To avoid potentially dangerous interactions or rendering the treatment ineffective, it is imperative to give your health care provider a list of the prescription and non-prescription medications, vitamins, herbal, nutritional and dietary supplements you are taking, a list of all of your allergies as well as let them know if you have severe kidney problems, are pregnant, planning to become pregnant, are breastfeeding or if you have a history of depression, suicidal thoughts or behaviors.
Once the health care provider knows about you and your condition, they can communicate the anticipated benefits and side effects and determine if the medication is right for you. Immediately, the health care provider can rule out acamprosate if the patient is allergic to any of the ingredients in the medication if the patient has severe kidney problems — as the medication is excreted by the kidneys — as well as communicate that acamprosate can possibly harm an unborn or nursing baby. Acamprosate is not addictive and because it is not metabolized in the liver, it is safe for those with liver damage. Finally, the health care provider can create a treatment plan for those with a history of depression and suicidal thoughts or behaviors that cater to their dual-diagnosis that can include additional medications, counseling and even discontinuing the medication if depression or suicidal thoughts worsen. The treatment plan will ask you, friends, family or a caregiver to take note of changes in mood or symptoms to help your doctor or doctors monitor your progress at regular visits.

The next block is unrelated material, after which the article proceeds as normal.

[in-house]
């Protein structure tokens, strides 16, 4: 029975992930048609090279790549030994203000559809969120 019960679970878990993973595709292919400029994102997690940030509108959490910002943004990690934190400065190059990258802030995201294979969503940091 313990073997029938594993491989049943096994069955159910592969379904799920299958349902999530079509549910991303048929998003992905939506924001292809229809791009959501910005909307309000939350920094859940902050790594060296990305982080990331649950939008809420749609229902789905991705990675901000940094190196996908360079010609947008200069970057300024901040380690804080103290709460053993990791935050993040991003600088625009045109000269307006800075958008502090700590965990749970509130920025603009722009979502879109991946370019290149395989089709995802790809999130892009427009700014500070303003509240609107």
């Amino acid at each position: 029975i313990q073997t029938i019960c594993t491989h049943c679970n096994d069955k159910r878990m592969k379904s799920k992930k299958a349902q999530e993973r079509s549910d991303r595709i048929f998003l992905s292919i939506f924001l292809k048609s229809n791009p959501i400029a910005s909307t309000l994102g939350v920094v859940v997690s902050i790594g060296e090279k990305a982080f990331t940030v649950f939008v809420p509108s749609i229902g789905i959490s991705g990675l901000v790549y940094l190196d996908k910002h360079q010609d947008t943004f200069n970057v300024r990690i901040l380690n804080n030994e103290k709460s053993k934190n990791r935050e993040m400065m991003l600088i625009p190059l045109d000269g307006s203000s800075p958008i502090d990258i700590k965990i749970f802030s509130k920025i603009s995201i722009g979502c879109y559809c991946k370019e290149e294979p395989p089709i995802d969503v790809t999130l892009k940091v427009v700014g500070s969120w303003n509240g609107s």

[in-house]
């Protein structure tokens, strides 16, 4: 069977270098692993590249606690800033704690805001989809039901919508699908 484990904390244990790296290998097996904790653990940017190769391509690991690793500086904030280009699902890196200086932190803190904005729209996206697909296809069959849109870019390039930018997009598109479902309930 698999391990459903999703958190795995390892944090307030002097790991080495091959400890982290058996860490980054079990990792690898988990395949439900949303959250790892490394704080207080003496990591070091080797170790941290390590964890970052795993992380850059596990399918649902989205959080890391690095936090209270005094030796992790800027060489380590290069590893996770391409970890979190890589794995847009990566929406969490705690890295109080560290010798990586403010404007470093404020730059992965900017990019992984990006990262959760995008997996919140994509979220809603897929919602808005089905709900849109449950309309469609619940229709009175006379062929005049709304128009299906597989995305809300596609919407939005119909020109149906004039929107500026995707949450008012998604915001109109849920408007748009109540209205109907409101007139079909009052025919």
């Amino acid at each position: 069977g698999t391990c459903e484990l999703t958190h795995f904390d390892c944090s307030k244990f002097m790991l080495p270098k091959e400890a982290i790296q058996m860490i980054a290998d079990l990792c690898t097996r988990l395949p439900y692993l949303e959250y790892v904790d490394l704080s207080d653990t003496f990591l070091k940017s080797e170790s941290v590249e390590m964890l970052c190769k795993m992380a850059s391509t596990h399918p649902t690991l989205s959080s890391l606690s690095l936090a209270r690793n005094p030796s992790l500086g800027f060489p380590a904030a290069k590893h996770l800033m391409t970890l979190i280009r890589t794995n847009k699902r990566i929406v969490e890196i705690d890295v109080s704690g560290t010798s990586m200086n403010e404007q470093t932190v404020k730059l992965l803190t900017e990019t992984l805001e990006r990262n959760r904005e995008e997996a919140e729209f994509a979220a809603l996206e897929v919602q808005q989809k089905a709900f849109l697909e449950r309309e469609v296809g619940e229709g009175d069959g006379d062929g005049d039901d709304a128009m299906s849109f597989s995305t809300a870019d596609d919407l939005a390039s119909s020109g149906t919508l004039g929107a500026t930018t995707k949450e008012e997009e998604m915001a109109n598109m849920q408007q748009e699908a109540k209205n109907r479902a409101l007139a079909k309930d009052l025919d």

Acamprosate side effects
Common side effects can include:
- Mood disturbances such as a depressed mood or anxiety
- Pain, tension, headaches
- Feeling dizzy or weak
- Loss of appetite
- Gastrointestinal problems such as diarrhea and gas
- Itching or sweating
- Irregular heartbeat
- Trouble falling and staying asleep (insomnia)
- Dry mouth
- Feeling numb or tingly
- Swelling of hands and feet
An allergic reaction is a type of side effect experienced by those allergic to an ingredient or combination of ingredients in acamprosate. Symptoms of an allergic reaction that require emergency medical attention include: